This scenario is an example of both a reference transaction and an access-to-justice issue. Many people do not have easy access to an attorney and will come to the library seeking legal information. Librarians are not authorized to give legal advice, but they can direct patrons to useful organizations and resources. According to Jessica Steinberg, … Continue reading Accessing Justice
With the help of the American Civil Liberties Union (ACLU), they challenged the climate of surveillance and government overreach that followed the September 11 attacks, showing the nation that librarians would stand by the rights of patrons and civil liberties. Here, the four share their memories of the experience and its resonance today with American … Continue reading Defenders of Patron Privacy
Letters of the Law is a column exploring a wide range of legal issues that arise in libraries. It is written by two leading authorities: Mary Minow, a librarian with a law degree, and Tom Lipinski, a lawyer with a library degree. Together they have authored four books on the subject, including The Library’s Legal … Continue reading Must My Library Accommodate Service and Support Animals?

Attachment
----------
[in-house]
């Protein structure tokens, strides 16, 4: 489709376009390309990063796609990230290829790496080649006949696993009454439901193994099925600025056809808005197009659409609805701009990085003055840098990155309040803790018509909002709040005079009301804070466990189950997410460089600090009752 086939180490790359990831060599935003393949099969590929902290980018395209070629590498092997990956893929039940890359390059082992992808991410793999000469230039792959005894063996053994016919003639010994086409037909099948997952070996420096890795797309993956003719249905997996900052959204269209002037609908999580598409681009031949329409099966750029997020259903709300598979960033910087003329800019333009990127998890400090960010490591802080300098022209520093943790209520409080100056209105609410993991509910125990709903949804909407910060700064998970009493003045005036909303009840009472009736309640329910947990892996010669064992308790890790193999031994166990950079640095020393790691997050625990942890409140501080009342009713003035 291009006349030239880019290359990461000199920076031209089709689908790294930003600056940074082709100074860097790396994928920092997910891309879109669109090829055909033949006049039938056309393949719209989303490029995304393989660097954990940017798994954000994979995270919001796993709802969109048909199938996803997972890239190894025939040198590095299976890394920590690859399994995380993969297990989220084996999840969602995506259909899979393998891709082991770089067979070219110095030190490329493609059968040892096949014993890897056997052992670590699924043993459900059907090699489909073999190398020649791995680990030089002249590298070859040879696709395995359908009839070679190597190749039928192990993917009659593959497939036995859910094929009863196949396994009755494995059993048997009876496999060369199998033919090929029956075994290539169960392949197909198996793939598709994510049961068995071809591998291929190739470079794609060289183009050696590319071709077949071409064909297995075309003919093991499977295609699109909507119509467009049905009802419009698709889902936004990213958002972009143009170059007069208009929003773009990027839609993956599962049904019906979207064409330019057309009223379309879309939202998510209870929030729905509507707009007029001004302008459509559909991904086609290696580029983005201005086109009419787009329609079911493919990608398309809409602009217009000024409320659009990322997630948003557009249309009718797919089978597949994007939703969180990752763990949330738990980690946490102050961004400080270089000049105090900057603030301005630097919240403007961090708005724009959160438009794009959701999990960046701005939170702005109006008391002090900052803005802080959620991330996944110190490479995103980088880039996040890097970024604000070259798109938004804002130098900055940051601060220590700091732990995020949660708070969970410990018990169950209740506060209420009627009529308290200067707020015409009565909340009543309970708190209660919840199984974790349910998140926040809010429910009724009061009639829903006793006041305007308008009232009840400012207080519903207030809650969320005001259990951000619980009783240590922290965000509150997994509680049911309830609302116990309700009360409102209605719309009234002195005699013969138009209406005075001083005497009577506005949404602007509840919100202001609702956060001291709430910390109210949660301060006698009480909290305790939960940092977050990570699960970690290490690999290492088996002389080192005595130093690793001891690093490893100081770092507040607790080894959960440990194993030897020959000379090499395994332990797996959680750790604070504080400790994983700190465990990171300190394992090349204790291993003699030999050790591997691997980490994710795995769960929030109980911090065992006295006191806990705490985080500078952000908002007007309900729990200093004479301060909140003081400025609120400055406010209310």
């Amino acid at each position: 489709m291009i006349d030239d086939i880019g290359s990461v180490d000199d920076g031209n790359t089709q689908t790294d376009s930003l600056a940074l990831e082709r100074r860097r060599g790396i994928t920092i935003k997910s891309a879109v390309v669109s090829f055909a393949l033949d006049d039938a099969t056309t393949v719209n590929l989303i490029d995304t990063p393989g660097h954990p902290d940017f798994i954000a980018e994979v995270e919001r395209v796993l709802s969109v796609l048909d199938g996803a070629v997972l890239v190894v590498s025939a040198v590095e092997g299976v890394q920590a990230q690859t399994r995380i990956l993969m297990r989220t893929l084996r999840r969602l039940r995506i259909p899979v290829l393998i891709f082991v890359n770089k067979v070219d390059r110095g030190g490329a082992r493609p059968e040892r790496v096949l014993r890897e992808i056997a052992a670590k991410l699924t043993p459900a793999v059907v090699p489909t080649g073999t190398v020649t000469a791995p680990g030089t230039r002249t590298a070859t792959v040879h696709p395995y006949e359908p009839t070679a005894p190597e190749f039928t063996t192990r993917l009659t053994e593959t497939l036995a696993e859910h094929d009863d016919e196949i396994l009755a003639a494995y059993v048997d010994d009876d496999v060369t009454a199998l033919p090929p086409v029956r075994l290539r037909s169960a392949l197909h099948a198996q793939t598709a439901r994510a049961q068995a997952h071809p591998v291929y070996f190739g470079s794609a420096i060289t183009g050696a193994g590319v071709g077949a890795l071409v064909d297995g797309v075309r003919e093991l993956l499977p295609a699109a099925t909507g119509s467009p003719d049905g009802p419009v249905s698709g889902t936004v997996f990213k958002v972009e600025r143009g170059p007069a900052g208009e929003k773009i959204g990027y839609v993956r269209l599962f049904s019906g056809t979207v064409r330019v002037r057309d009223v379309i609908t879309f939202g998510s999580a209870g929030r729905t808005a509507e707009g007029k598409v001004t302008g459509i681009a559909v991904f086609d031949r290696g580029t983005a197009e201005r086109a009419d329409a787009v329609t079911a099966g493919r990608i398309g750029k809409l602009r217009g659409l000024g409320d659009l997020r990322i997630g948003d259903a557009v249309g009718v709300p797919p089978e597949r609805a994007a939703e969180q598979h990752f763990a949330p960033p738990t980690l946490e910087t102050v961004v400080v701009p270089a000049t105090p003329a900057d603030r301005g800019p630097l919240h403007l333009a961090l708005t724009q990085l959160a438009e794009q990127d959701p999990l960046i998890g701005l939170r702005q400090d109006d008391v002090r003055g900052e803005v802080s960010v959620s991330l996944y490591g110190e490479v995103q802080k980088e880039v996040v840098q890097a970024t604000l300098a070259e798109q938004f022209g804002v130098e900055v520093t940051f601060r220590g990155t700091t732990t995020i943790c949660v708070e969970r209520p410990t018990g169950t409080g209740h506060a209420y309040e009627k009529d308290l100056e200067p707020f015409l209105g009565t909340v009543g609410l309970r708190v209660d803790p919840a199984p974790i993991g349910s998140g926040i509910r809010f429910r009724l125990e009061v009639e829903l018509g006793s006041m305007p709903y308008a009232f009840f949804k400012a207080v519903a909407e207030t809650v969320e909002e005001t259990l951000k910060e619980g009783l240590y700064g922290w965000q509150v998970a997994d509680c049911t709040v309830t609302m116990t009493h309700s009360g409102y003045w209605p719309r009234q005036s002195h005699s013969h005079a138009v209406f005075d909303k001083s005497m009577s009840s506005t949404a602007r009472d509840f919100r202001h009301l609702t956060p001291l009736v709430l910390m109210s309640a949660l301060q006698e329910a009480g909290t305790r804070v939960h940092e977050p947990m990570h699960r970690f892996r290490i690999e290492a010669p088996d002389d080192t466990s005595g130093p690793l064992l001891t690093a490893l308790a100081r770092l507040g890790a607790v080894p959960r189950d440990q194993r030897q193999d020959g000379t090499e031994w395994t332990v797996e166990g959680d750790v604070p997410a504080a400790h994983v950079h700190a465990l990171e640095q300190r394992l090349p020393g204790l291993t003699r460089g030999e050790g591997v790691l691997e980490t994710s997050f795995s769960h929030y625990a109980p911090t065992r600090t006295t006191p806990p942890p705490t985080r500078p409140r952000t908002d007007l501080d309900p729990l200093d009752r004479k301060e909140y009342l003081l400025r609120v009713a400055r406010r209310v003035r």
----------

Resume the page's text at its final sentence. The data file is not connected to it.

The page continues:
“Ensuring library users’ confidentiality frees them from fear of retaliation or intimidation as a result of reading a book, visiting a website, or consulting other library resources,” said Candice Mack, senior YA services librarian with the Los Angeles Public Library system. “This is regardless of age.” Deborah Caldwell-Stone, interim director of ALA’s Office for Intellectual … Continue reading No Minor Concern
Sixteen years ago, American Libraries published Mark Y. Herring’s essay “Ten Reasons Why the Internet Is No Substitute for a Library” (April 2001). Technology has improved exponentially since then—social media didn’t even exist yet. But even the smartest phone’s intelligence is limited by paywalls, Twitter trolls, fake news, and other hazards of online life. Here … Continue reading Ten Reasons Libraries Are Still Better Than the Internet
In 2005, an original section of the Patriot Act allowed the FBI to compel anyone they presented with a National Security Letter (NSL) to hand over detailed personal information, including library borrowing and internet search records, about any individual being investigated. The law also allowed the FBI to accompany NSLs with gag orders forbidding their recipients from disclosing that … Continue reading Connecticut Four Reunite Against FBI Overreach